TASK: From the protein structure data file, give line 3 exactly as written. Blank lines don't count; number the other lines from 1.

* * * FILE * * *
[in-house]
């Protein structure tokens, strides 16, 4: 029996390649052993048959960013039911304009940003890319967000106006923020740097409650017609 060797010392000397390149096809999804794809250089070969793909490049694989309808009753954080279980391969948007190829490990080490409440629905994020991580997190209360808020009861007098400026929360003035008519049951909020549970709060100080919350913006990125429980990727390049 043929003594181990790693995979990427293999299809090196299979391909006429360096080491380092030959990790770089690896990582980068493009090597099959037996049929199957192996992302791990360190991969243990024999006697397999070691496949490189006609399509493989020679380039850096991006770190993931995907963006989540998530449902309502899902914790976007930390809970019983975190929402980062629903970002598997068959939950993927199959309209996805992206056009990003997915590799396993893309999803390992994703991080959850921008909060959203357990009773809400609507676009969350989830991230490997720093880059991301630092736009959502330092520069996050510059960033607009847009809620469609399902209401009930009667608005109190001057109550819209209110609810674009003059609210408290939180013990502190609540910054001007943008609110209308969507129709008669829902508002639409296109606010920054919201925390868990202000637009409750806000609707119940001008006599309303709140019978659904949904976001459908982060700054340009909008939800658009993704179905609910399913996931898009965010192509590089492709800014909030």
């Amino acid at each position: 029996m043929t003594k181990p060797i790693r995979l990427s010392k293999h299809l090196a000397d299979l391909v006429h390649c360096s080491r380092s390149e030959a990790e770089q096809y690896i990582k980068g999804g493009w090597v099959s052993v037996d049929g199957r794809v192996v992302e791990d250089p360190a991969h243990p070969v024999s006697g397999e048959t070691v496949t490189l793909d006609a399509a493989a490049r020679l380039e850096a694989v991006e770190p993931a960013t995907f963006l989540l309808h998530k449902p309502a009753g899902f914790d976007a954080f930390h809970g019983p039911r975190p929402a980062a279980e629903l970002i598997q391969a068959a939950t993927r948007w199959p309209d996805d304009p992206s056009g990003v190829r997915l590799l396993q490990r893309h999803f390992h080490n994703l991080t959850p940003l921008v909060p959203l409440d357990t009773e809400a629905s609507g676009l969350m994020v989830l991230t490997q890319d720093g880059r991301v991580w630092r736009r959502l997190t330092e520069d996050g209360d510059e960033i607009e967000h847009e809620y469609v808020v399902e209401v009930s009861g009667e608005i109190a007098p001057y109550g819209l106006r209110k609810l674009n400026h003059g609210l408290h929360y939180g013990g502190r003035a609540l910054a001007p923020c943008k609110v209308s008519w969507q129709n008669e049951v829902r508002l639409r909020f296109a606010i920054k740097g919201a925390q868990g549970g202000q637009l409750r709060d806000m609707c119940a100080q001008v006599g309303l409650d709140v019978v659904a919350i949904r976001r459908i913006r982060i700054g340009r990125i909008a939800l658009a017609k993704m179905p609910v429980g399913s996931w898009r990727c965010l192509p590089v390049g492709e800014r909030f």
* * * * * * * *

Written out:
């Amino acid at each position: 029996m043929t003594k181990p060797i790693r995979l990427s010392k293999h299809l090196a000397d299979l391909v006429h390649c360096s080491r380092s390149e030959a990790e770089q096809y690896i990582k980068g999804g493009w090597v099959s052993v037996d049929g199957r794809v192996v992302e791990d250089p360190a991969h243990p070969v024999s006697g397999e048959t070691v496949t490189l793909d006609a399509a493989a490049r020679l380039e850096a694989v991006e770190p993931a960013t995907f963006l989540l309808h998530k449902p309502a009753g899902f914790d976007a954080f930390h809970g019983p039911r975190p929402a980062a279980e629903l970002i598997q391969a068959a939950t993927r948007w199959p309209d996805d304009p992206s056009g990003v190829r997915l590799l396993q490990r893309h999803f390992h080490n994703l991080t959850p940003l921008v909060p959203l409440d357990t009773e809400a629905s609507g676009l969350m994020v989830l991230t490997q890319d720093g880059r991301v991580w630092r736009r959502l997190t330092e520069d996050g209360d510059e960033i607009e967000h847009e809620y469609v808020v399902e209401v009930s009861g009667e608005i109190a007098p001057y109550g819209l106006r209110k609810l674009n400026h003059g609210l408290h929360y939180g013990g502190r003035a609540l910054a001007p923020c943008k609110v209308s008519w969507q129709n008669e049951v829902r508002l639409r909020f296109a606010i920054k740097g919201a925390q868990g549970g202000q637009l409750r709060d806000m609707c119940a100080q001008v006599g309303l409650d709140v019978v659904a919350i949904r976001r459908i913006r982060i700054g340009r990125i909008a939800l658009a017609k993704m179905p609910v429980g399913s996931w898009r990727c965010l192509p590089v390049g492709e800014r909030f």